These questions raise concerns about the Fourth and Fifth Amendment rights of criminal defendants, and answering them is often frustrated by police reluctance to disclose the use of software tools when making decisions to detain people. Even when their use is disclosed, vendors often assert trade-secret privilege to prevent defense attorneys from exposing flaws in the data or the algorithm itself.

While CCOPS legislation is not the solution to all these problems, it will at least alert defense attorneys to the use of police tech tools and prevent venders from asserting trade-secret privilege in court.

The NACDL also advocates that judges and defense attorneys be provided training in how these tools work, including their common flaws, in order to provide a forum where the use of the tools can be properly assessed and defendants afforded the due process they deserve. They also recommend making resources available, so defense attorneys can access experts in these systems to better defend their clients.

Finally, when police insist on maintaining vast databases on community members, they should also provide notification about information collected about them (in a reasonable timeframe) and be provided resources, including access to free attorney representation, to help challenge inaccurate or obsolete information. Police departments must understand that the cost of using “big data” includes the cost of doing it well, which involves accountability to the communities they serve.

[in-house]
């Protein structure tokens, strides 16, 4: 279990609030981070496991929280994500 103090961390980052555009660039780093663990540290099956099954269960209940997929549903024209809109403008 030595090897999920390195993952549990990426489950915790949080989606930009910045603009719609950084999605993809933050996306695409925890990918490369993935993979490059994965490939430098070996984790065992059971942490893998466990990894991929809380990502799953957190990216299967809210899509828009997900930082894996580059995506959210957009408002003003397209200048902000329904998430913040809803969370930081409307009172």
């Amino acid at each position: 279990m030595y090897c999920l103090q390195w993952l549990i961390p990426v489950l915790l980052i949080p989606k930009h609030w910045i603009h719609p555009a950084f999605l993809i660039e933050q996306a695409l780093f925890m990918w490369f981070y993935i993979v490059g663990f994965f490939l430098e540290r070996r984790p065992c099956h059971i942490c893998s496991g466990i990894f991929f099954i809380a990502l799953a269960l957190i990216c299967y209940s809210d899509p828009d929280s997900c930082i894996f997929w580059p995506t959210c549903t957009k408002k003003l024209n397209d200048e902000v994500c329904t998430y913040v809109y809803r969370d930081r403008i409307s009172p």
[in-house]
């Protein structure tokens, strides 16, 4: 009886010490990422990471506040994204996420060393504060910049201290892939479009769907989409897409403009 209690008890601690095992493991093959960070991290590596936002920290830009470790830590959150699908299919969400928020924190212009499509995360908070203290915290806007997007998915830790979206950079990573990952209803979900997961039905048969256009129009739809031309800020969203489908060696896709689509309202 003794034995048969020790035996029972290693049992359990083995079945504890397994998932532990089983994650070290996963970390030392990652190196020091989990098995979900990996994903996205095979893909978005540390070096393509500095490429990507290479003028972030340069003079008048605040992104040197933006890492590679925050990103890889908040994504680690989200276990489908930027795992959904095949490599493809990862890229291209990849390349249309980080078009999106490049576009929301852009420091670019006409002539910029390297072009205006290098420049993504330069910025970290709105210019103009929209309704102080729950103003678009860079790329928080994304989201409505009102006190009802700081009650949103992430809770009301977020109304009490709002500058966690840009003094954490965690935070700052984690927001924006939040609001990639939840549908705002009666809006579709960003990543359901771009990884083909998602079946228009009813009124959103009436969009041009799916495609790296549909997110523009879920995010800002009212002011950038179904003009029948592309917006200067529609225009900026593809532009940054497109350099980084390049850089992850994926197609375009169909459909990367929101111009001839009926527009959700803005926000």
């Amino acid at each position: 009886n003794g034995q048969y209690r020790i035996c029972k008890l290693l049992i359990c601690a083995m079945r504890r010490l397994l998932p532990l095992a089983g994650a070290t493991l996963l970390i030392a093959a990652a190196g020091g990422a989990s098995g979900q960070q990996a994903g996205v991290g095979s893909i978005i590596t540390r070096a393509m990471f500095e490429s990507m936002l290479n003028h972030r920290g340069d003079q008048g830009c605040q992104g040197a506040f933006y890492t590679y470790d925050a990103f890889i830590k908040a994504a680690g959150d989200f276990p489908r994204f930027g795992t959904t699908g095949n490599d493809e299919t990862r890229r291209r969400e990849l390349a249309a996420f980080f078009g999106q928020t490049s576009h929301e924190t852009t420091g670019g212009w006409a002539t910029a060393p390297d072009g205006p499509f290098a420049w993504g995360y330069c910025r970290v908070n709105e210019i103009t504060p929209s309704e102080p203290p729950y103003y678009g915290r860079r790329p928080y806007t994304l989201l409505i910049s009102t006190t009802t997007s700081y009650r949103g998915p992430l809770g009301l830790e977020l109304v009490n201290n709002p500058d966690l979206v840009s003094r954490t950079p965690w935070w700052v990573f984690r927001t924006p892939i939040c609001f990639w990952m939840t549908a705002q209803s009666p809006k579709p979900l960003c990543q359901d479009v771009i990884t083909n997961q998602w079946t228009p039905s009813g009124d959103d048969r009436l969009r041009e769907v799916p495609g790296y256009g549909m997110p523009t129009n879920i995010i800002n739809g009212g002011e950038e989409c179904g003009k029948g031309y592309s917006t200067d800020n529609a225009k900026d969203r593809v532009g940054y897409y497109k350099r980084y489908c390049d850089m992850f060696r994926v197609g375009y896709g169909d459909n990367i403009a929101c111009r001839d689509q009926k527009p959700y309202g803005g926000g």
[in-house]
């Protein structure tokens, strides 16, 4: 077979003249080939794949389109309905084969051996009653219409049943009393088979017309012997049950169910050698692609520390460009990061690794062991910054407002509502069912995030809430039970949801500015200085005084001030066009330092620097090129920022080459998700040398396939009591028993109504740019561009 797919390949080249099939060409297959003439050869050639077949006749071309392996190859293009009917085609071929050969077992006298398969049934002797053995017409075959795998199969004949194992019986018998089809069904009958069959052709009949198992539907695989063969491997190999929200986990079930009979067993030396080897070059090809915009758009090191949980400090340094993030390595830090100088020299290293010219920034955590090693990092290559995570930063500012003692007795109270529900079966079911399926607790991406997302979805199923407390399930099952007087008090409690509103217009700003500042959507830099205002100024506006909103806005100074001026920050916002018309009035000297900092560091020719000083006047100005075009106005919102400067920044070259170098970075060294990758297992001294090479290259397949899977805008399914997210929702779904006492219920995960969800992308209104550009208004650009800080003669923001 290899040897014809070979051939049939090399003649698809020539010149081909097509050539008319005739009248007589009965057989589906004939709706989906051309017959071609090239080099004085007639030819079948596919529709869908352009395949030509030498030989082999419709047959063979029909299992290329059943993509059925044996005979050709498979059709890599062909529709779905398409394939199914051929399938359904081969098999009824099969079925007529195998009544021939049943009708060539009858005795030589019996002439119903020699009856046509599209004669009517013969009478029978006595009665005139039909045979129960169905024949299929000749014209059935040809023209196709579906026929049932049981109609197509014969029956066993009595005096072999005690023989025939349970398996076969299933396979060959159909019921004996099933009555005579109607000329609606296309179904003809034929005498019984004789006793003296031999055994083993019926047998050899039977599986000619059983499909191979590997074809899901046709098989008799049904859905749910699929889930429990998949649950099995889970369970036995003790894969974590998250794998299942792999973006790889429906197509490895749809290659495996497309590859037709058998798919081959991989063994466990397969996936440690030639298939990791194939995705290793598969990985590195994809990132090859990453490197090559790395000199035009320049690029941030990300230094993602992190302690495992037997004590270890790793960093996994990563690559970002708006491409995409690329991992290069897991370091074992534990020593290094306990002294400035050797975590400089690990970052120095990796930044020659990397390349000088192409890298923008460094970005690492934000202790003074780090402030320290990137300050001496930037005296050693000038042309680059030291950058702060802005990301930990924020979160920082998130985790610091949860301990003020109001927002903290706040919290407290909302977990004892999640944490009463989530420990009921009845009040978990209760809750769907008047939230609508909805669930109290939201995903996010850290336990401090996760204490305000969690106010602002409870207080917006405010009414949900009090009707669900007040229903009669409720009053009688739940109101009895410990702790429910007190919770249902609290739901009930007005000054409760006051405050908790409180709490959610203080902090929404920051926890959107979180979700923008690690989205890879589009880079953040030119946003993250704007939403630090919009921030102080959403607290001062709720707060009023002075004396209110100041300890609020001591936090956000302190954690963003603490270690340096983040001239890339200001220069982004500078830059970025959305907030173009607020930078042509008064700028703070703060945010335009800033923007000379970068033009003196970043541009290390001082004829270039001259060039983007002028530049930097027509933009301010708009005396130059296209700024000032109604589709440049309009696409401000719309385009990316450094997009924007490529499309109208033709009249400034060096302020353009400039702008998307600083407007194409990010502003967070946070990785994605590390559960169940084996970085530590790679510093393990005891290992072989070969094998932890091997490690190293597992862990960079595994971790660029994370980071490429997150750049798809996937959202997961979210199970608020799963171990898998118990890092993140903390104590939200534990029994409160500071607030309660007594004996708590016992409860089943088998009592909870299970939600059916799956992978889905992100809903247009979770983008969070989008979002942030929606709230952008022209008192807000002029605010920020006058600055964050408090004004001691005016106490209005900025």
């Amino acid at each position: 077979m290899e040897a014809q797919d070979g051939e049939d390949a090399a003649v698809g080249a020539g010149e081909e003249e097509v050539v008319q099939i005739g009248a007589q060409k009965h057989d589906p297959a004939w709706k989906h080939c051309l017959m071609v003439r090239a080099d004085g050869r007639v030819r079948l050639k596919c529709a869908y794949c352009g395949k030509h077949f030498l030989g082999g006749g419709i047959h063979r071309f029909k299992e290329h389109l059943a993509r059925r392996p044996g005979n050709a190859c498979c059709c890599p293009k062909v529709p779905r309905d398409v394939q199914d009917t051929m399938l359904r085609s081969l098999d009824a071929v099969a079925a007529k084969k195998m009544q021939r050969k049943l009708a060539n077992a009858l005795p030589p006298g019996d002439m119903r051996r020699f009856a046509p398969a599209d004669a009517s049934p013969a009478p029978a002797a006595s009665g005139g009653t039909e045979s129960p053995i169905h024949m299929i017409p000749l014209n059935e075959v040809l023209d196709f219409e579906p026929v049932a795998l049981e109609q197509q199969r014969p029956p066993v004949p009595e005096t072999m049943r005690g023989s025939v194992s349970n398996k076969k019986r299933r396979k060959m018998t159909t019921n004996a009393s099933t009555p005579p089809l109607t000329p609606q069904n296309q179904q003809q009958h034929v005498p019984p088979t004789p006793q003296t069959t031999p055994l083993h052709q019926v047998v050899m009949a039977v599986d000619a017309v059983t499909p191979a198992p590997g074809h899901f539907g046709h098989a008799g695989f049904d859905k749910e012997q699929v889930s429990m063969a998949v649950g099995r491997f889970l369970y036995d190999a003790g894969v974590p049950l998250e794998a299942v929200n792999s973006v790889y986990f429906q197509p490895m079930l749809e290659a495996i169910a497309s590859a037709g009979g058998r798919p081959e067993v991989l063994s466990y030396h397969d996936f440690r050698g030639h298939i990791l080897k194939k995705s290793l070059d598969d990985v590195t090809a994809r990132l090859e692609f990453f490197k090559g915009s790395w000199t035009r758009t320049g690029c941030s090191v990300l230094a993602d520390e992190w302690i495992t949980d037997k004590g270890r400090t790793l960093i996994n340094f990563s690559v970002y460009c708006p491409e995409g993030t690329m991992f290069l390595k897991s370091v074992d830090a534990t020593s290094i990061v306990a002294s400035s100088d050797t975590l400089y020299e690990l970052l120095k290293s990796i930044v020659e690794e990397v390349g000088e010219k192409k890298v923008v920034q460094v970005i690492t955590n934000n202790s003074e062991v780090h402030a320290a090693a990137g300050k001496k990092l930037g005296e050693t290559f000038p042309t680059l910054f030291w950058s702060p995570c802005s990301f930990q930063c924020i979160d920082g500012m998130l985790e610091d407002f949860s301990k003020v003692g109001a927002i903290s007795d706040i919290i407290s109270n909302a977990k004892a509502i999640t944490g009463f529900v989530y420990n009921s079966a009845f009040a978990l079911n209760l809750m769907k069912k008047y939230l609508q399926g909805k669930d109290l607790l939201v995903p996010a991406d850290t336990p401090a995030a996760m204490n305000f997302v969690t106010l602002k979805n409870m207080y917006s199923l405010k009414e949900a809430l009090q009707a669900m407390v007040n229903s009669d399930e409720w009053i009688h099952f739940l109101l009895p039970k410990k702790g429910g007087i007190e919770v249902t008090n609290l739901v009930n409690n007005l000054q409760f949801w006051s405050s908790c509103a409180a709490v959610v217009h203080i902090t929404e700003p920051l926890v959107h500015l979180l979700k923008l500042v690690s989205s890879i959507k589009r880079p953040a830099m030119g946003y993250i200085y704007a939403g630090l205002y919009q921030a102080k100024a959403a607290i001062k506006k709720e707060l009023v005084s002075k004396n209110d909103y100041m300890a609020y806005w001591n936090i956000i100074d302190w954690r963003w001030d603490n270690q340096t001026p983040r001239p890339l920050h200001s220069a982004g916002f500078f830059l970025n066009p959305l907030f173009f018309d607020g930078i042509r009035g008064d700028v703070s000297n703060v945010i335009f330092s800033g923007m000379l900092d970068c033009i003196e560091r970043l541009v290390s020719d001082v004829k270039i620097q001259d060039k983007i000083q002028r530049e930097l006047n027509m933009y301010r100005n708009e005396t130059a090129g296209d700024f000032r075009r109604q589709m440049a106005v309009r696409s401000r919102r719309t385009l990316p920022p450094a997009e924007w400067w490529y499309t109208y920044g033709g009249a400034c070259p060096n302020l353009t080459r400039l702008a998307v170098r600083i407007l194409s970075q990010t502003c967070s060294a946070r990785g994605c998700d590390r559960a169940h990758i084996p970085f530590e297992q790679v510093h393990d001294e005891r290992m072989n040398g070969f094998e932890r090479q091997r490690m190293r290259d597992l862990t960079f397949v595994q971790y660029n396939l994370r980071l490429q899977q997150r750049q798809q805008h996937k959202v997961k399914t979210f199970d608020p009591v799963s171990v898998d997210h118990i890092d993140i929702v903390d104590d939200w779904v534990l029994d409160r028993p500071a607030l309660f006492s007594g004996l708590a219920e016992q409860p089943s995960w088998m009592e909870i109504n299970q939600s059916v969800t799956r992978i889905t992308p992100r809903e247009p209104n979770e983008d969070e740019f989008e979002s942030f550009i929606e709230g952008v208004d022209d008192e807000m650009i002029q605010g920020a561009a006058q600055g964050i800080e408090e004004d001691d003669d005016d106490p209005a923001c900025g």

Reviewing the research into the outcomes of data-driven predictive policing systems and their accompanying surveillance tools, a person would be forgiven for question why groups like the National Institute for Justice funded these programs in their early stages. In addition to being sold as race-neutral, these programs often included a social outreach component of those programs.

The work of Andrew Papachristos, a sociologist who focuses on how gun violence spreads within social networks, was the inspiration for Chicago’s SSL databse. He “envisioned a system in which social and medical providers could provide immediate guidance to those in harm’s way, and where service providers could reach out to young people who would be better served through diversion as opposed to detention.”

Papachristos later distanced himself from the program, citing the CPD’s “fixation on identifying offenders in communities” as simply reinforcing the ways in which “America devalues the lives of young people of color.”

Until America collectively, and communities individually, reckon with the intersection of policing and racism in this county, even ideas backed with the best of intentions will have a discriminatory effect.

Mathematician Ben Green writes that, “[i]n the hands of police, even algorithms intended for unbiased and nonpunitive purposes are likely to be warped or abused. For whatever its underlying capabilities, every technology is shaped by the people and institutions that wield it. Unless cities alter the police’s core functions and values, use by police of even the most fair and accurate algorithms is likely to enhance discriminatory and unjust outcomes.”

These changes need not take a national political sea change to be enacted. Each community can gather a critical mass of citizens and push for local changes to policing practices, and thereby prevent uses or misuses of technologies like data-driven predictive policing.

A predictive policing “house” built on the “sand” of discriminatory data cannot stand for long in the face of community pressure to change the way their officers carry out their duty to protect and serve.